If you observed people who have successful careers, you will see a pattern of practices and routines that help them do what they do best. These patterns are habits they’ve mastered to push them toward their goals. Each successful person has his own sets of habits. But, every one of them shares an underlying character – an unrivalled determination to maintain their good habits at all times.
If you look closely at how successful people spend their day, their lifestyle choices will give you a glimpse of how they’re able to optimize whatever task they have at hand. With their hectic schedules, it isn’t surprising they have routines – in and out of work – to help them smartly manage their lives and endeavors.
Positive Changes Stem from Good Habits
If you’ve ever tackled a new project or played a new sport, you’ll know how satisfying it is to reach a goal or a personal record. Apart from creating or learning something new, you have changed yourself for the better. And that is empowering.
Underneath the positive changes are good habits. The repetitive actions, like going to practice every week, enable you to develop and integrate the change in your lifestyle. Good habits help you grow both in your personal and professional life.
Goals in Relation to Good Habits
Studies show that you’re more prone to attain worthwhile goals if you practice good habits. People are not just stimulated by their goals. In reality, once you’ve figured out a goal, you’re more motivated every day by the habits you’ve designed to reach your objective, rather than the goal itself.
Inspiration also comes from reflecting on the progress you’ve made thus far. People who constantly evaluate how they do things, and who adjust their habits for the better, become more successful and productive in all aspects of their life.
Developing Good Habits
Adopt these steps to build up good habits in your everyday life and to fire up the positive changes in your career.
Figure out what it is you want to achieve
Write down your goals. It’s imperative you’re clear about them as they’ll help you become committed to developing good habits to succeed. Then, choose a goal you want to prioritize. Look at the habits you’ll need to include in your routine to reach that goal. Think about what you must do each day to turn your dream into a reality.
Example: If you’re about to relocate to Spain for a career promotion, a priority goal is to learn the Spanish language. Create a habit of allotting an hour every day to learn the language.
Integrate good habits into your lifestyle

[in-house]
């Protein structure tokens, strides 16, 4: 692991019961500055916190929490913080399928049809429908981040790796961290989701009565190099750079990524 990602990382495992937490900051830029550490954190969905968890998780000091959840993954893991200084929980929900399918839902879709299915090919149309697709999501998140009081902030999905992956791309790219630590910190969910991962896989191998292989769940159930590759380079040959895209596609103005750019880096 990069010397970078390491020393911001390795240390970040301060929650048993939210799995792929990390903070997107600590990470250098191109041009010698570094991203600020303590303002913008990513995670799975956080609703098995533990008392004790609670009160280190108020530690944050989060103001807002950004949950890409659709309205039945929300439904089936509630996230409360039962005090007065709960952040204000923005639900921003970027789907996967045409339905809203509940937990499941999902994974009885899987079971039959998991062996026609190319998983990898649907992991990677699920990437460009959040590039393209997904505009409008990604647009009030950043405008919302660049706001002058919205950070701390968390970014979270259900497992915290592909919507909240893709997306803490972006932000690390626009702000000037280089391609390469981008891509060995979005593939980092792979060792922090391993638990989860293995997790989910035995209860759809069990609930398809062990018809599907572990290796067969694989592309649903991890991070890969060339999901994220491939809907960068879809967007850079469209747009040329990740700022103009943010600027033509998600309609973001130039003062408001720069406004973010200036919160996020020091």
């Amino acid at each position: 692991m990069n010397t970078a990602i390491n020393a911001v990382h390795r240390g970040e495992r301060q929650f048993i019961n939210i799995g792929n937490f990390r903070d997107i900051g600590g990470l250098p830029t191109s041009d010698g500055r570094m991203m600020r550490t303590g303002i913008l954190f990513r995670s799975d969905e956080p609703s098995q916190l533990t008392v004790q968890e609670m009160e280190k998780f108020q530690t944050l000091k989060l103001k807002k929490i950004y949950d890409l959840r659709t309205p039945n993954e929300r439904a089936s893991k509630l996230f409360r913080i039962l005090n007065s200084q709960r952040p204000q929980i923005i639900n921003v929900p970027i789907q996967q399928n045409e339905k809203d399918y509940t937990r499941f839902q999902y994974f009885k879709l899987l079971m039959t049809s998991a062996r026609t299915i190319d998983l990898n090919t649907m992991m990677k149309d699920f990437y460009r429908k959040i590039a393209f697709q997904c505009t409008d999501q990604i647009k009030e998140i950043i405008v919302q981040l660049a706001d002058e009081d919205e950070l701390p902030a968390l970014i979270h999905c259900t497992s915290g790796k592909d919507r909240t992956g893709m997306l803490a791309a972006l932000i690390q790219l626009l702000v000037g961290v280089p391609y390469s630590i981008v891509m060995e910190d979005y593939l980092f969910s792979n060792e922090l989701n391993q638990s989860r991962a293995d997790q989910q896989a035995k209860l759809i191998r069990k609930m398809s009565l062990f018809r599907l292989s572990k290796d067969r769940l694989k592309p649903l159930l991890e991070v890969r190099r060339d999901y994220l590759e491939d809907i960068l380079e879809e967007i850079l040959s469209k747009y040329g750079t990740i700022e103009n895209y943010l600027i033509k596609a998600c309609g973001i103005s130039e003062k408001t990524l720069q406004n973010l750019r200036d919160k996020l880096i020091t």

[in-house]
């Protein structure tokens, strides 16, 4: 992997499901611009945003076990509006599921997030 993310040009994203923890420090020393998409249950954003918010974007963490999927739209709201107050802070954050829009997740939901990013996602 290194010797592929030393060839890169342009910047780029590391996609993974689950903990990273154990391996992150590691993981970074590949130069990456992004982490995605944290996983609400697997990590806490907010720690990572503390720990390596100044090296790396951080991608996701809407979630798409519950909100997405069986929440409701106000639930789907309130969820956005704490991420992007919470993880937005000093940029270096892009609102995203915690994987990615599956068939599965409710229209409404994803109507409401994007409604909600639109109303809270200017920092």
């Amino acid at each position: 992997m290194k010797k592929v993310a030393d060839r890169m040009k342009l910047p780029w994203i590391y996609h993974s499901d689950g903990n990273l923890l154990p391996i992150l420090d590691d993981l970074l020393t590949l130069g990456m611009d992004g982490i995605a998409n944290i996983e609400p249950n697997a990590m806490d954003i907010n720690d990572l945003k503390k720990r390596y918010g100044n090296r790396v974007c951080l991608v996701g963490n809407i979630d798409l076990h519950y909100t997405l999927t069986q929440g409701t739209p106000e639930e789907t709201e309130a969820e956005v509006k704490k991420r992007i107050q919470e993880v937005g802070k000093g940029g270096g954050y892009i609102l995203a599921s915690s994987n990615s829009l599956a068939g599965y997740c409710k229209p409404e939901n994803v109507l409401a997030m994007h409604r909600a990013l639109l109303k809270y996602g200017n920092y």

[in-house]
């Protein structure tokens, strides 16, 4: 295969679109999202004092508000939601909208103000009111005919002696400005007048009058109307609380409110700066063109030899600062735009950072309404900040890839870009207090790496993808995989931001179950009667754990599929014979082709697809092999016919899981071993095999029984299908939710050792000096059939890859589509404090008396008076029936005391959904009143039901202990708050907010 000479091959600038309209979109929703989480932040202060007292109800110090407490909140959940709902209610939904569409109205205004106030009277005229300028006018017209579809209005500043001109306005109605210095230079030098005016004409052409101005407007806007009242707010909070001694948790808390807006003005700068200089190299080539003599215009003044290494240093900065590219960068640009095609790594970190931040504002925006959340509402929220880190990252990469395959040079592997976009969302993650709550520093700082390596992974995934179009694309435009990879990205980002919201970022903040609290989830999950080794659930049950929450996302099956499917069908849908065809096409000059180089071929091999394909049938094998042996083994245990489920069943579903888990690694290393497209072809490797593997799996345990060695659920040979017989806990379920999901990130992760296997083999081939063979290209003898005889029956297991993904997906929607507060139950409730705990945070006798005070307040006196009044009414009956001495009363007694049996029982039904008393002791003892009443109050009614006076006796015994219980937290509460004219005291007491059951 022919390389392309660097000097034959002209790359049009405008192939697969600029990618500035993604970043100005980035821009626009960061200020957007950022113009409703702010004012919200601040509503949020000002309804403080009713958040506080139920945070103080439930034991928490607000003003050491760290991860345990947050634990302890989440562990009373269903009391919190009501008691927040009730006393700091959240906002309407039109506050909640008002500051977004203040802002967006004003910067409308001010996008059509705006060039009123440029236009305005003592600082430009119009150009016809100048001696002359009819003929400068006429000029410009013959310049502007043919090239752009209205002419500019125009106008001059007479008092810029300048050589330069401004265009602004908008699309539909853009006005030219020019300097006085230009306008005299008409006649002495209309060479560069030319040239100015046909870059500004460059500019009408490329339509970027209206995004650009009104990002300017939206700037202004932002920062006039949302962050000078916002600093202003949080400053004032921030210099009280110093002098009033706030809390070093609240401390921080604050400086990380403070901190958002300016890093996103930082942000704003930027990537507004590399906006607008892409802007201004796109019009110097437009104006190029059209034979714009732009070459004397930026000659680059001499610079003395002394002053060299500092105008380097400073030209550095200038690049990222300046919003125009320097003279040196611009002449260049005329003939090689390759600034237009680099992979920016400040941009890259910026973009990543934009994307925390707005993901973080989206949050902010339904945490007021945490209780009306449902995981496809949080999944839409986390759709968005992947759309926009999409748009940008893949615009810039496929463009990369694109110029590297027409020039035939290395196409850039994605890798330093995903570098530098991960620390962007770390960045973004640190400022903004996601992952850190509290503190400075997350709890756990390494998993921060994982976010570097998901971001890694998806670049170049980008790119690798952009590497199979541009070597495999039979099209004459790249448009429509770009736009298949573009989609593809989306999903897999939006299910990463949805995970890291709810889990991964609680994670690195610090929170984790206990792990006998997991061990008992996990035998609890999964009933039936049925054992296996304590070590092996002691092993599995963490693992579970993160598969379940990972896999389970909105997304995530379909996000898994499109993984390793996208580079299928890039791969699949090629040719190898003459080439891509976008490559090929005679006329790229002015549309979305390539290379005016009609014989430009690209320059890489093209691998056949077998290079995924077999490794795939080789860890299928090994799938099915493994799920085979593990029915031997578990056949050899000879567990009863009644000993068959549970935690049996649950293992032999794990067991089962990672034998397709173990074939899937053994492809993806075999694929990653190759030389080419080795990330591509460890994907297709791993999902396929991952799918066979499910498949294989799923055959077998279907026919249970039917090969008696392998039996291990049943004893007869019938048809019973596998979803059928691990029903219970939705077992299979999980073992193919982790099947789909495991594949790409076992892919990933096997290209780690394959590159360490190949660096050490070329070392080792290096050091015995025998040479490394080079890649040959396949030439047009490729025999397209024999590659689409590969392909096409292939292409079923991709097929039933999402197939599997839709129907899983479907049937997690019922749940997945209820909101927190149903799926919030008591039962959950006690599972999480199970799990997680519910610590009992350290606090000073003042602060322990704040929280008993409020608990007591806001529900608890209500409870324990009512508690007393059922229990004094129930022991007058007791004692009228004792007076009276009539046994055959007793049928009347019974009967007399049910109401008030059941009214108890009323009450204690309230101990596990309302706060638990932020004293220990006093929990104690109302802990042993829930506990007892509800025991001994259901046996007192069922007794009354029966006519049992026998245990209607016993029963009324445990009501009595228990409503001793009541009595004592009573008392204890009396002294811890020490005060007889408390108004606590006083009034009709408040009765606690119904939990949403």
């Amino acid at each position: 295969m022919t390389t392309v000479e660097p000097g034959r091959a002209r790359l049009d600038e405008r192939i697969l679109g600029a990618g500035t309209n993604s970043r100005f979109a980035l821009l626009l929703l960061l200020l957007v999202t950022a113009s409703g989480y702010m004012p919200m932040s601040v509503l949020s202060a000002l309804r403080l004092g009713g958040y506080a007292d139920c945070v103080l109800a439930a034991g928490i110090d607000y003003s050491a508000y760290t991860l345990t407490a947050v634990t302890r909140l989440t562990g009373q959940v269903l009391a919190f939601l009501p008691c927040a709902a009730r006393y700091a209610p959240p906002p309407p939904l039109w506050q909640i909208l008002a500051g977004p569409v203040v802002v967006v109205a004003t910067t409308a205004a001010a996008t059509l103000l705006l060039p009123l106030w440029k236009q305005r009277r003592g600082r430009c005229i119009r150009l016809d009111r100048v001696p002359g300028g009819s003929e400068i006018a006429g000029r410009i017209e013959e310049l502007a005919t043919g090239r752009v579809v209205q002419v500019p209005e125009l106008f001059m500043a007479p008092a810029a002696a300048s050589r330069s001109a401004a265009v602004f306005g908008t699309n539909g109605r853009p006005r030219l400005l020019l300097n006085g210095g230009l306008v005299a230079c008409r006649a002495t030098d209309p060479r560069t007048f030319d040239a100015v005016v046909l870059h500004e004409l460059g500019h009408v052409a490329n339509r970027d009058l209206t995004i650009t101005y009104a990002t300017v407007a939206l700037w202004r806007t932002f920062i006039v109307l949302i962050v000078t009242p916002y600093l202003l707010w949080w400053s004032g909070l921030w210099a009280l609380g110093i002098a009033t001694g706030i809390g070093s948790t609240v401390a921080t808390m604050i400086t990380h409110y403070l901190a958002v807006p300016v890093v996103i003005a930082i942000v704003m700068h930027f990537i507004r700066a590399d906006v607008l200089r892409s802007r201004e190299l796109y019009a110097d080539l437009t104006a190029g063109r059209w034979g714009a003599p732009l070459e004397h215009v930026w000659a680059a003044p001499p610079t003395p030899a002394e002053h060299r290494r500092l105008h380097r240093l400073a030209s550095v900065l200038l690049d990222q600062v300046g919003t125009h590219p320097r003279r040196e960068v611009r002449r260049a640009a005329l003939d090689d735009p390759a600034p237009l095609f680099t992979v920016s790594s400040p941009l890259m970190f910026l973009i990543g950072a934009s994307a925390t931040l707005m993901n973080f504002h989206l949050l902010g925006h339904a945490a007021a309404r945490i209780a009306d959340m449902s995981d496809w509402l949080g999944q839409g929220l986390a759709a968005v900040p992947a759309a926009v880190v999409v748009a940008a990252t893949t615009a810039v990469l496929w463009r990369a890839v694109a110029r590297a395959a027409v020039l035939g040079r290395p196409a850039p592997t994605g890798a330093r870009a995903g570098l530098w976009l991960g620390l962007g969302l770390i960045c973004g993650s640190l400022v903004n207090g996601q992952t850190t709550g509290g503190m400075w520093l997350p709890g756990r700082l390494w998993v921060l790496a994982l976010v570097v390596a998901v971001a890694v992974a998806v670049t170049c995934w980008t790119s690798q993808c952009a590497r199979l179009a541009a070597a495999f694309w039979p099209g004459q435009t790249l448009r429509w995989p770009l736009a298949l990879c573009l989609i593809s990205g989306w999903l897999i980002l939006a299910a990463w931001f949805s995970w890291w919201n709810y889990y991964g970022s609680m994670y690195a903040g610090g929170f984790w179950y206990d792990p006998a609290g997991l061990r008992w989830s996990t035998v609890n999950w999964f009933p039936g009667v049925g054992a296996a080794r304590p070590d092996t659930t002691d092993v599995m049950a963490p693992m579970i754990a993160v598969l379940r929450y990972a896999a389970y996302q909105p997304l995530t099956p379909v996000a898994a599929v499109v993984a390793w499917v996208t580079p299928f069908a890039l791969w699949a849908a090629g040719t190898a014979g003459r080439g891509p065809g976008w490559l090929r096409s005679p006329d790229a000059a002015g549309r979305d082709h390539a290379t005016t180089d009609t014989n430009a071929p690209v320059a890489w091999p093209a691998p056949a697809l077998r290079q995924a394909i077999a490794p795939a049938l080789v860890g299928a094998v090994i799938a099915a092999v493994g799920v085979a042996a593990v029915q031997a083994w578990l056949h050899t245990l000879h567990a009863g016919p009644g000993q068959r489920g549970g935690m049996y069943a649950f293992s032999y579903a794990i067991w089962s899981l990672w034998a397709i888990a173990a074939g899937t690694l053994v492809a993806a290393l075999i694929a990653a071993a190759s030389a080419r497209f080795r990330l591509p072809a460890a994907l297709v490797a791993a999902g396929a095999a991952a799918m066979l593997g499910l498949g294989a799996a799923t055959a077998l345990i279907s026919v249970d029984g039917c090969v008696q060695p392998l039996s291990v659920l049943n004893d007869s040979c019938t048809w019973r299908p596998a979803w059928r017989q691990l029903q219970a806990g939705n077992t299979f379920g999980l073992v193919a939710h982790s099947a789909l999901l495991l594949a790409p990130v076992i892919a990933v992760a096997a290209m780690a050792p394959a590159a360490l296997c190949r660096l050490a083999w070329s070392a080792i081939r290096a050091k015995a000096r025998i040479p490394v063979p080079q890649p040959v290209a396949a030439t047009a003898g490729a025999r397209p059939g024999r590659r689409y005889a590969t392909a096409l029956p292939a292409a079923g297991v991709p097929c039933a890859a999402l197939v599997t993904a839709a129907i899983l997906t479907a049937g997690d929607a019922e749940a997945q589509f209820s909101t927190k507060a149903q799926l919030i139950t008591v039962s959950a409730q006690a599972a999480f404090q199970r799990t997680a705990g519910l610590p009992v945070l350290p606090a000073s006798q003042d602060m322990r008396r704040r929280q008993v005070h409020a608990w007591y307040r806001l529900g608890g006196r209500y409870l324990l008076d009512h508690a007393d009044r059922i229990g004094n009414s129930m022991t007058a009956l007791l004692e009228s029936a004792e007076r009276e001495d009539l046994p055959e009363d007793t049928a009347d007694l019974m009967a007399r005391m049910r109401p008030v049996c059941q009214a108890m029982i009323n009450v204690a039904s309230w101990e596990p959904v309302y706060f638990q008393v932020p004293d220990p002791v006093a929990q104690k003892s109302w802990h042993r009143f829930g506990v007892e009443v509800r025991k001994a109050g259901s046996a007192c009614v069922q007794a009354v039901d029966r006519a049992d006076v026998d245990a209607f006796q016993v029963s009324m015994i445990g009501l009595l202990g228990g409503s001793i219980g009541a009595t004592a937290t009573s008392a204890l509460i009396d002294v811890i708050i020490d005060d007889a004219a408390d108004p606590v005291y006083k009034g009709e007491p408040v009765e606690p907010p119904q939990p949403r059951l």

Look for ways to incorporate your new habit into your day-to-day routine. Give it the value it deserves. Include it to your schedule so you can give it your full attention.
Example: If you have more energy in the morning, make sure to schedule your Spanish lessons before noon. This way, you’re more alert and focused on doing the work.
Reflect on your progress
As you grow into your new habit, evaluate how it’s helping you (or not). If you’re unable to follow it, think about the reason why. Is the goal unrealistic? Too ambitious? If that’s the case, set up a more workable, short-term goal to motivate yourself again.
Or, if the new habit fails to deliver the positive change you expect, think about what seems to be the problem. You may have to adjust your habit for it to deliver the real change you need.
Example: If after weeks of learning Spanish you’re still unable to speak the language, then take a step back and see what’s gone wrong. You can change your “curriculum” to a slower pace so you can refocus your attention. Maybe start with just learning how to speak Spanish. After a while, you can concentrate on writing and reading.
A research in 2012 revealed that, on average, it can take 66 days to create a new habit. This is why having self-discipline is crucial. A good way of bolstering your self-discipline is to make a visual representation of your goal and your progress. It can be a collage or a board of what you want to achieve and how far you’ve come to attain your goal. The visual will remind you why developing the habit is important. It’s something that will motivate you on days when your enthusiasm is nowhere to be found.
Example: On days when you have to choose between sleeping in and getting up to study Spanish phrases, look at your visual board. Imagine how you’d feel if you’re in a glorious Spanish restaurant and can’t order the meal you want because your Spanish is bad.
Ask for help
It’s not easy to stick to a new habit on your own. Temptations are everywhere. The solution: ask for help. You can look for people who can give assistance so you can hit your target. You can also share your goal with your loved ones or colleagues. The “help” doesn’t necessarily have to be directly associated with your goal. It can just be moral support, like a loved one asking you about your progress.
Example: If learning Spanish on your own becomes challenging, look for a class online or a tutor that can help you achieve your goal.